• She’s wearing a strip of muslin over her bra. I was taught to do this in school. I haven’t draped enough to know if that’s a good or a bad thing. You’ll also notice I used a small scrap of muslin to bridge the CF at the bust to the form, keeping a gap. I’m not sure why I did that. Really. It seemed like a good idea at the time. If you’re large busted, you don’t want tops plastered to you. Also, I will be adding more gathers over the front bust once I get to paper.
  • Oh, you’ll notice that the back dress bodice, near the side seam, is pieced at an angle. That’s not a style line or a separate piece. It was only after doing the gathers at the CB neck and waist that I figured out my muslin was too small to reach the side seam and I didn’t want to start all over again with the gathering (stab, drop, repeat) so I pieced it with a scrap.
  • Lastly, this is muslin, notoriously uncooperative. The final version, assuming I get to that, will be in something drapey, rayon probably. As such, the dress will need to be larger to provide some wearing ease. I will make the final pattern one size larger to get the same effect.

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  1. Trish says:

    Congratulations on all that stabbing and whining… you persevered and it looks good!!

    You are reminding me of my students when I am making them drape a gathered yoke skirt… and telling them that draping it is hard and insane and, of course, we could easily flat pattern make the whole thing in minutes… but if you ever needed to know how to drape something that is gathered (something more complex in shape than a skirt… ) well, you would want to know how to do it. They agree when all is said and done… stab, stab.

    BTW, here at EPCC, I encourage my students to throw away any pin that has stabbed them. Not to punish the pin!!! It is technically a bio-hazard, and in a room with a number of workers, you may not want to be sharing blood. I know that tossing pins may not be green but I prefer to err on the side of caution.

    We are headed to the El Paso Museum of Art tomorrow evening, 6 – 8 pm for the first Thursday get together. It does cost $8 (I opted for the $25 membership, then it is only $3 to get in and if I go more than five times, I save money…plus, I now get a discount in the gift shop. Do you want to join us… oh, they do give you two drink tickets for your money… hugs, and I hope to talk to you soon.

  2. Hm. It’s a pretty dress, but I’m still waiting for those back gathers to grow on me. There appears to be absolutely no added vertical length to compensate for the three-dimensional space the gathers take up, so not only is there no soft blousing, the gathers look stretched and tight.

    RE boobs and molding a dress closely to them: I think I like a little more fitting than you do, probably because I am fatter than you are. If I just cover them, I get a Vast Expanse of Bosom which is kind of 1920s -30s matronly in a way that is often fun but other times not what I’m looking for. So I sort of cut the area up a bit, often by showing cleavage, or wearing something higher-necked but that fits between my breasts, or cleavage over a t-shirt or turtleneck, or something modest but with front design details and interest to give the eye something to do besides wandering aimlessly over at the Vast Expanse.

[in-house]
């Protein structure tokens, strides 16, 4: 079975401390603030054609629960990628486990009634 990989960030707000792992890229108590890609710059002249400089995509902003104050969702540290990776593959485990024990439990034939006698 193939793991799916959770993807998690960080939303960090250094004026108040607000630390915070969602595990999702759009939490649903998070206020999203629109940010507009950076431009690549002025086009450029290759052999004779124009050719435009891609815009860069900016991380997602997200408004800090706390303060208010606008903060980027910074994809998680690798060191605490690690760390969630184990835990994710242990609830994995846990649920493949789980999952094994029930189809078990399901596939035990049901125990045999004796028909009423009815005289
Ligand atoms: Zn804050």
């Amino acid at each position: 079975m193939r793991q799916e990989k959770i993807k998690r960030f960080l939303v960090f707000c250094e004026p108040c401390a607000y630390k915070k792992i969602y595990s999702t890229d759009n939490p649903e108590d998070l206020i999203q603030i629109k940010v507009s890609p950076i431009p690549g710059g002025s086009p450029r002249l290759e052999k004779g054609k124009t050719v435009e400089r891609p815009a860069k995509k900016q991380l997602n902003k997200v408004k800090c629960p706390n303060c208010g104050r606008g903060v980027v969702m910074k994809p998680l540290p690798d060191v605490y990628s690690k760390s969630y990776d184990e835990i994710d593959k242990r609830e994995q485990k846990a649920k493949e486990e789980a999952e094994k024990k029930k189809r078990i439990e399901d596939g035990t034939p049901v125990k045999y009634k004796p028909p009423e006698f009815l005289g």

My breasts are nowhere near as high as the Sundance model’s, even when wearing a determined push-up bra. If I simply lengthened the distance between the bottom of the V and the bust point (say, from what appears to be about 0.5 inches to… 5.0 inches) I would get a pronounced Vast Expanse effect. So I’d drop the bottom of the V as low as I could and retain the fitting between the breasts. That starts to look tarty, sure. Sometimes I’d live with that, sometimes I’d slip on a cardigan.

    If I hadn’t tried draping a simple fitted bodice and skirt on my Duct Tape Dummy I wouldn’t have taken your complaining seriously. But I have, and I do. Your dress is gorgeous.

  3. Carol Kimball says:

    Yes, very much yay you. Isn’t it great working on a form that’s your actual shape? Now I want one like yours.

    Re: pins
    If you can’t pin into the form easily, the best ones for this work are flower-headed quilter’s pins, as they’re easy to grab and even easier to see, either on the form or when they’ve journeyed to the floor (they have some kind of pact with gravity). You take about the same amount of fabric with them as the little ones – don’t try to use the whole length.

    I was reluctant to try them but have converted.

  4. Georgene says:

    Try taking a piece of narrow elastic, or twill tape and wrap around a magnet of some sort and ‘sweep’ the floor. The easiest is if you have one of those magnet wrist pin holder thingies, which you can tie with your tapemeasure.. Sometimes I have to do that when there are no more pins left….where do they all go? I can’t believe I went thru a pound of pins in less than a year.

    Draping seems to get easier the more you do, as the pads of the ‘pinning’ fingers toughen up. If I haven’t done much, I lose my callouses.

    It’s good to do both, according to the project. I prefer draping, but I use drafting techniques all the time to get there. I will often use non-muslin fabrics that are closer to the final fabric to get better results while draping. Your dress is going to be yummy in rayon. Just looking at the muslin, we can see the strcuture better. Looking good!

  5. jill says:

    I love the dress!….

    as for a magnet to pick up pins I found the most amazing invention a few weeks ago at Home Depot. They sell this really strong magnet on a pole, it is used to pick up screws and nails, I use it in my sewing room after I have thrown a million pins on the ground….it’s fantastic! There are some like it on ebay.